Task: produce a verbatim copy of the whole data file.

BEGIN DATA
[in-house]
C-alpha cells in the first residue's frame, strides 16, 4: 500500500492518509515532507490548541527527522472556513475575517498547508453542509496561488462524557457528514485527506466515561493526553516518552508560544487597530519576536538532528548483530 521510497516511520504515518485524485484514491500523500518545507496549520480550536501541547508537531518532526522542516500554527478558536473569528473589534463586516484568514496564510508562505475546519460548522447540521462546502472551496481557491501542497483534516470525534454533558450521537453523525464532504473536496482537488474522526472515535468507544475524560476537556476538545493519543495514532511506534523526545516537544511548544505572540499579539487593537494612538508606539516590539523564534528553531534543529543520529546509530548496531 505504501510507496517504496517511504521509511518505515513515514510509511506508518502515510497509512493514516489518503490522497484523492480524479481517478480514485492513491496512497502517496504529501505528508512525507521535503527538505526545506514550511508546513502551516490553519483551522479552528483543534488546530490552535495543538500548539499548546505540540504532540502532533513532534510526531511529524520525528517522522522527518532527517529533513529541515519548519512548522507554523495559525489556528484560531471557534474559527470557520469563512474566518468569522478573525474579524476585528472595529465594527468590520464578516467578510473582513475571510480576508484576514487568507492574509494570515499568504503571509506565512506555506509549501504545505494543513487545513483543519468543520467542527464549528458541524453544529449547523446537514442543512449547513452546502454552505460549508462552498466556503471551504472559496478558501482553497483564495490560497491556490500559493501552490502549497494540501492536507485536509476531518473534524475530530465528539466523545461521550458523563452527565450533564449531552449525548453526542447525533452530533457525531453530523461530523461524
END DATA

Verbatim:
[in-house]
C-alpha cells in the first residue's frame, strides 16, 4: 500500500492518509515532507490548541527527522472556513475575517498547508453542509496561488462524557457528514485527506466515561493526553516518552508560544487597530519576536538532528548483530 521510497516511520504515518485524485484514491500523500518545507496549520480550536501541547508537531518532526522542516500554527478558536473569528473589534463586516484568514496564510508562505475546519460548522447540521462546502472551496481557491501542497483534516470525534454533558450521537453523525464532504473536496482537488474522526472515535468507544475524560476537556476538545493519543495514532511506534523526545516537544511548544505572540499579539487593537494612538508606539516590539523564534528553531534543529543520529546509530548496531 505504501510507496517504496517511504521509511518505515513515514510509511506508518502515510497509512493514516489518503490522497484523492480524479481517478480514485492513491496512497502517496504529501505528508512525507521535503527538505526545506514550511508546513502551516490553519483551522479552528483543534488546530490552535495543538500548539499548546505540540504532540502532533513532534510526531511529524520525528517522522522527518532527517529533513529541515519548519512548522507554523495559525489556528484560531471557534474559527470557520469563512474566518468569522478573525474579524476585528472595529465594527468590520464578516467578510473582513475571510480576508484576514487568507492574509494570515499568504503571509506565512506555506509549501504545505494543513487545513483543519468543520467542527464549528458541524453544529449547523446537514442543512449547513452546502454552505460549508462552498466556503471551504472559496478558501482553497483564495490560497491556490500559493501552490502549497494540501492536507485536509476531518473534524475530530465528539466523545461521550458523563452527565450533564449531552449525548453526542447525533452530533457525531453530523461530523461524